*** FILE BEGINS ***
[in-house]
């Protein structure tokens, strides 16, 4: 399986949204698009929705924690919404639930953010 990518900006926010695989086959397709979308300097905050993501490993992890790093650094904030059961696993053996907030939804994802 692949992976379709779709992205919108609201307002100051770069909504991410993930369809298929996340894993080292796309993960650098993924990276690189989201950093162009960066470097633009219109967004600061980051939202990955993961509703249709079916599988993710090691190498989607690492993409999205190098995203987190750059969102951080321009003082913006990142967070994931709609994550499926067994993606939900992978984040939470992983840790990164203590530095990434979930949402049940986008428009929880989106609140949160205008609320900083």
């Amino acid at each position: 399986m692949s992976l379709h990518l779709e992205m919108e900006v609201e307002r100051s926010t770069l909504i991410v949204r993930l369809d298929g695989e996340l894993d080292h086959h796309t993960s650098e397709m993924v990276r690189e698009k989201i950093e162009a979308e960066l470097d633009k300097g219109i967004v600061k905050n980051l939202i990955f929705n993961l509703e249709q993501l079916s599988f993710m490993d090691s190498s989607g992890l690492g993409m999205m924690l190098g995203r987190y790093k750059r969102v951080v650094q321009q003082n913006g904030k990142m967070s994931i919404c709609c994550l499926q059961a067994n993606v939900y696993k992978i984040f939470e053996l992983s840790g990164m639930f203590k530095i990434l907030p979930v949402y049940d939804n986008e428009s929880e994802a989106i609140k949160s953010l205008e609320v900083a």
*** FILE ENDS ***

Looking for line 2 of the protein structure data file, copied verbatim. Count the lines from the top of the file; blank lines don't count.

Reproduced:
């Protein structure tokens, strides 16, 4: 399986949204698009929705924690919404639930953010 990518900006926010695989086959397709979308300097905050993501490993992890790093650094904030059961696993053996907030939804994802 692949992976379709779709992205919108609201307002100051770069909504991410993930369809298929996340894993080292796309993960650098993924990276690189989201950093162009960066470097633009219109967004600061980051939202990955993961509703249709079916599988993710090691190498989607690492993409999205190098995203987190750059969102951080321009003082913006990142967070994931709609994550499926067994993606939900992978984040939470992983840790990164203590530095990434979930949402049940986008428009929880989106609140949160205008609320900083």